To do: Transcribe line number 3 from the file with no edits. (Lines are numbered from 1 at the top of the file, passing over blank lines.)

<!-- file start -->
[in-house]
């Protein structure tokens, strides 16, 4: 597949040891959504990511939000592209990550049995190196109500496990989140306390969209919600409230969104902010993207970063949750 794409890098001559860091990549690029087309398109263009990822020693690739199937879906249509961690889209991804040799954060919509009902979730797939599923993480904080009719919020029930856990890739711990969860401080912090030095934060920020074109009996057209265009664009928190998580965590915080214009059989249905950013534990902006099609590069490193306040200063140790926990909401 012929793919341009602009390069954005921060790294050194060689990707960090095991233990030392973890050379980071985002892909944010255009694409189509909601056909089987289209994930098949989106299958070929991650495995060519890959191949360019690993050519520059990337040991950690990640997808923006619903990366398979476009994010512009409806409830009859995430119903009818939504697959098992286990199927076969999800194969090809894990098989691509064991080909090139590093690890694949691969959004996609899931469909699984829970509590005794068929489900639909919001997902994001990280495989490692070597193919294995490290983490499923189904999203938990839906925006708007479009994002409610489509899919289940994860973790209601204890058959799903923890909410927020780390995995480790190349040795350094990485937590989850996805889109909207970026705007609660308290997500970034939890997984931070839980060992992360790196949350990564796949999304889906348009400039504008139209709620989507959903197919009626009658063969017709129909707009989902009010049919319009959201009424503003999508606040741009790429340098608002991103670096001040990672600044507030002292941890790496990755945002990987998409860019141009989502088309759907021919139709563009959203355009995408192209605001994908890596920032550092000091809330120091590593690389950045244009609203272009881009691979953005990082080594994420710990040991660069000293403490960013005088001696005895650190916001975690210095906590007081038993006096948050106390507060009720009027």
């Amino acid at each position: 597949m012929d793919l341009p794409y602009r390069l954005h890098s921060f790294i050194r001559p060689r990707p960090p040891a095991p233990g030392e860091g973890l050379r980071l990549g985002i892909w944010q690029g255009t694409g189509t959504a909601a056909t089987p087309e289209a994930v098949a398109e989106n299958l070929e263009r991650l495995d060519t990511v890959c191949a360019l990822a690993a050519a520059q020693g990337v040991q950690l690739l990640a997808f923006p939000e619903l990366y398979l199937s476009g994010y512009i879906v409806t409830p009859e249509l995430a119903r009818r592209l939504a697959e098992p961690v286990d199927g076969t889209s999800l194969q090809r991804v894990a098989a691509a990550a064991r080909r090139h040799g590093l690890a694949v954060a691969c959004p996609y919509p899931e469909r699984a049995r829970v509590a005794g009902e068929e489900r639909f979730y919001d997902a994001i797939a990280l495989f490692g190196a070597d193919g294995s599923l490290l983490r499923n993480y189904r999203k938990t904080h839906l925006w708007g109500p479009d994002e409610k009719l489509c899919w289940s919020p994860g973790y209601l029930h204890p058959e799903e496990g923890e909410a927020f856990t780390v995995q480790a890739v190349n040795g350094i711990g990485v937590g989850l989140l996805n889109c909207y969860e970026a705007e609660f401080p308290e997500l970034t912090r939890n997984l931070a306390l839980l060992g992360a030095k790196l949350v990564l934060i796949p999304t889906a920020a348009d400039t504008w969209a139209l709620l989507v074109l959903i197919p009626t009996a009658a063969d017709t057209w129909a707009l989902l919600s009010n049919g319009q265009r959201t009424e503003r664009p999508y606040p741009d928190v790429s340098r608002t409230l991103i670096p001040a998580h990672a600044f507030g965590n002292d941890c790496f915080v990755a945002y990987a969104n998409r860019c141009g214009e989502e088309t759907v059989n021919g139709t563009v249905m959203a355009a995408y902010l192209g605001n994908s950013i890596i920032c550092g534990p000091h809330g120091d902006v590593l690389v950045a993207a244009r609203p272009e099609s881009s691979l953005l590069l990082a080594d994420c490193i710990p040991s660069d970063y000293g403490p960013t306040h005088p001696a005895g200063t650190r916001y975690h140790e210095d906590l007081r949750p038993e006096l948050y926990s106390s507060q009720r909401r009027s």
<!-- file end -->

């Amino acid at each position: 597949m012929d793919l341009p794409y602009r390069l954005h890098s921060f790294i050194r001559p060689r990707p960090p040891a095991p233990g030392e860091g973890l050379r980071l990549g985002i892909w944010q690029g255009t694409g189509t959504a909601a056909t089987p087309e289209a994930v098949a398109e989106n299958l070929e263009r991650l495995d060519t990511v890959c191949a360019l990822a690993a050519a520059q020693g990337v040991q950690l690739l990640a997808f923006p939000e619903l990366y398979l199937s476009g994010y512009i879906v409806t409830p009859e249509l995430a119903r009818r592209l939504a697959e098992p961690v286990d199927g076969t889209s999800l194969q090809r991804v894990a098989a691509a990550a064991r080909r090139h040799g590093l690890a694949v954060a691969c959004p996609y919509p899931e469909r699984a049995r829970v509590a005794g009902e068929e489900r639909f979730y919001d997902a994001i797939a990280l495989f490692g190196a070597d193919g294995s599923l490290l983490r499923n993480y189904r999203k938990t904080h839906l925006w708007g109500p479009d994002e409610k009719l489509c899919w289940s919020p994860g973790y209601l029930h204890p058959e799903e496990g923890e909410a927020f856990t780390v995995q480790a890739v190349n040795g350094i711990g990485v937590g989850l989140l996805n889109c909207y969860e970026a705007e609660f401080p308290e997500l970034t912090r939890n997984l931070a306390l839980l060992g992360a030095k790196l949350v990564l934060i796949p999304t889906a920020a348009d400039t504008w969209a139209l709620l989507v074109l959903i197919p009626t009996a009658a063969d017709t057209w129909a707009l989902l919600s009010n049919g319009q265009r959201t009424e503003r664009p999508y606040p741009d928190v790429s340098r608002t409230l991103i670096p001040a998580h990672a600044f507030g965590n002292d941890c790496f915080v990755a945002y990987a969104n998409r860019c141009g214009e989502e088309t759907v059989n021919g139709t563009v249905m959203a355009a995408y902010l192209g605001n994908s950013i890596i920032c550092g534990p000091h809330g120091d902006v590593l690389v950045a993207a244009r609203p272009e099609s881009s691979l953005l590069l990082a080594d994420c490193i710990p040991s660069d970063y000293g403490p960013t306040h005088p001696a005895g200063t650190r916001y975690h140790e210095d906590l007081r949750p038993e006096l948050y926990s106390s507060q009720r909401r009027s």